11th February 2009
What is an asset worth?
One of the key items to consider when evaluating the financial reports of potential investments is how the values of assets have been determined. Under the International Accounting Standards used in Australia, assets are recognised using one of three methods:
- Cost (referred to as "amortised cost" or "held to maturity");
- Market value with realised and unrealised gains recognised in the Profit & Loss "P&L" (referred to as "designated at fair value" or "held for trading"); or
- Market value with unrealised gains recognised in equity and realised gains recognised in the P&L (referred to as "available for sale").
Use of the cost method is restricted to assets which have a finite life, such as loans and receivables. Transaction costs incurred in acquiring these assets are capitalised and amortised over the life of the asset. This is the method used by La Trobe in valuing the assets of the La Trobe Australian Mortgage Fund.
Use of market values
For assets traded on active markets, such as shares on the ASX, market value is based on the last bid price in the relevant market. For other assets, values are determined by reference to valuation models, which may involve independent valuers e.g. real estate valuers. As with any model, it is important to understand the appropriateness, sensitivities and importance of the key assumptions that underpin the valuation model. For instance, a model for an investment in a toll road, may have interest rates, traffic volumes and expected toll price increases as the key assumptions. As an investor, the question is how appropriate are the model and assumptions used. This is what the recent commotion in the press about the values of "alternative assets" held by large industry superannuation funds is about. Where it is impracticable to construct a model, say due to an asset's uniqueness, then accounting standards permit the use of cost as a substitute for market value.
Market value volatility
With the Global Financial Crisis, share prices have collapsed and as most managed funds and superannuation funds use the "held for trading" approach, the reduced share prices have resulted in significant losses being recorded in P&Ls. This demonstrates the fundamental consequence of the "held for trading" method as the P&L is subject to significant volatility, as asset prices fluctuate. One valid criticism of the "held for trading" method is that it can be difficult to assess the performance of management as the true test is knowing when to sell assets in a portfolio (ie what is the realised profit). Some entities do not disclose the realised/unrealised gain split, which makes this assessment difficult. It is akin to saying, that you only really have made a profit from renovating your house when you sell it, not because your neighbour has sold their house at a high price reflecting high property values.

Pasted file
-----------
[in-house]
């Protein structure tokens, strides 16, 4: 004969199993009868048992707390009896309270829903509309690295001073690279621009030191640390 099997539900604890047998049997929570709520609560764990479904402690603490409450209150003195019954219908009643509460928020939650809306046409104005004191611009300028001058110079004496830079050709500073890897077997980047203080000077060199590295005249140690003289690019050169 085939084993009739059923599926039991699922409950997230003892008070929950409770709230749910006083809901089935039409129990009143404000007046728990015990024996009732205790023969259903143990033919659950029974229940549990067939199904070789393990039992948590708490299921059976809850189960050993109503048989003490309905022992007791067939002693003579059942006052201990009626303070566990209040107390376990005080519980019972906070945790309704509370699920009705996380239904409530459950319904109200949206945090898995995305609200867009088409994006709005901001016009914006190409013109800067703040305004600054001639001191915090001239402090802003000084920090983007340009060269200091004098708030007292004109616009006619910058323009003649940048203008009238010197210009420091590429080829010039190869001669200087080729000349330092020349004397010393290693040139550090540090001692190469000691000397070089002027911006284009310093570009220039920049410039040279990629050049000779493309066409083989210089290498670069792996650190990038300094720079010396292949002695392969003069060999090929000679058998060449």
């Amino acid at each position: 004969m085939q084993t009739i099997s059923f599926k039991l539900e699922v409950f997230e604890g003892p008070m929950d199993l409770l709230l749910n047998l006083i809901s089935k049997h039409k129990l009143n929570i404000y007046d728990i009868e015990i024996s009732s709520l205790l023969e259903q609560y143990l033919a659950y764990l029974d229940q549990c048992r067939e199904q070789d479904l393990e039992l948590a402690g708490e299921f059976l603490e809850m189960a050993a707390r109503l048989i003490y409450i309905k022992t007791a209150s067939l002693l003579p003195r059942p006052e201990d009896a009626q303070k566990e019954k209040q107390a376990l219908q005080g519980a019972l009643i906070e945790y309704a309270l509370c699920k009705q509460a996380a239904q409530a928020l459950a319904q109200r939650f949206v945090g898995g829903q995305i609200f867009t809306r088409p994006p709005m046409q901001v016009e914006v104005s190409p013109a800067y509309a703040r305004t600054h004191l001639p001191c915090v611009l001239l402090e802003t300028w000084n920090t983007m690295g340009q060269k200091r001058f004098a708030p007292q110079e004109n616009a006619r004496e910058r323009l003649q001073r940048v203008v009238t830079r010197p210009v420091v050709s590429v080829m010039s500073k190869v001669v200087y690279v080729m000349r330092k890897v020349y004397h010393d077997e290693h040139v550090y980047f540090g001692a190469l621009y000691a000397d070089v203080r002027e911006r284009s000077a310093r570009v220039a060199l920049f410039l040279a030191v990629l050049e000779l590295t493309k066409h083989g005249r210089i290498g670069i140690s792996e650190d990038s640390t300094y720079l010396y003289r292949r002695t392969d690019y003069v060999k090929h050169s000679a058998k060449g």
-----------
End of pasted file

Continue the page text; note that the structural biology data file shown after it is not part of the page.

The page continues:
Whilst the "available for sale" method addresses the issue of P&L volatility, the net assets are still subject to change and for many funds the use of net asset values is key for both determining entry/exit prices and management fees.
Immunity from losses
It is important to note that regardless of whether a market value method or the amortised cost method is used, there is always a risk in holding an asset that it may be subject to loss. Whilst the potential for loss may be factored into market prices, all assets are required under accounting standards to be reviewed for impairment and a provision recognised where appropriate.
Comparing the methods
As an example of the contrast between the three methods, we can examine a two year investment of $100 in a Government bond paying a fixed return of 6%p.a. where market interest rates drop from 6% to 4% at the end of the first year. The three different methods will result in different outcomes when determining the value of an asset returning 6%p.a. compared to a current market return of 4%p.a. as follows;
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Head of Funds Management
t +61 3 8610 2811
Chris Andrews is the Head of Funds Management for the La Trobe Group and has responsibility for the La Trobe Australian Mortgage Fund.
Read full profile here.
La Trobe is one of Australia's leading independent specialist mortgage Financiers. Its business includes residential mortgages, commercial mortgages, and investment services operating one of Australia's largest Mortgage Funds under AFSL 222213. It employs over 115 staff and has raised over AUD$10Billion to assist over 100,000 customers since inception in 1952.
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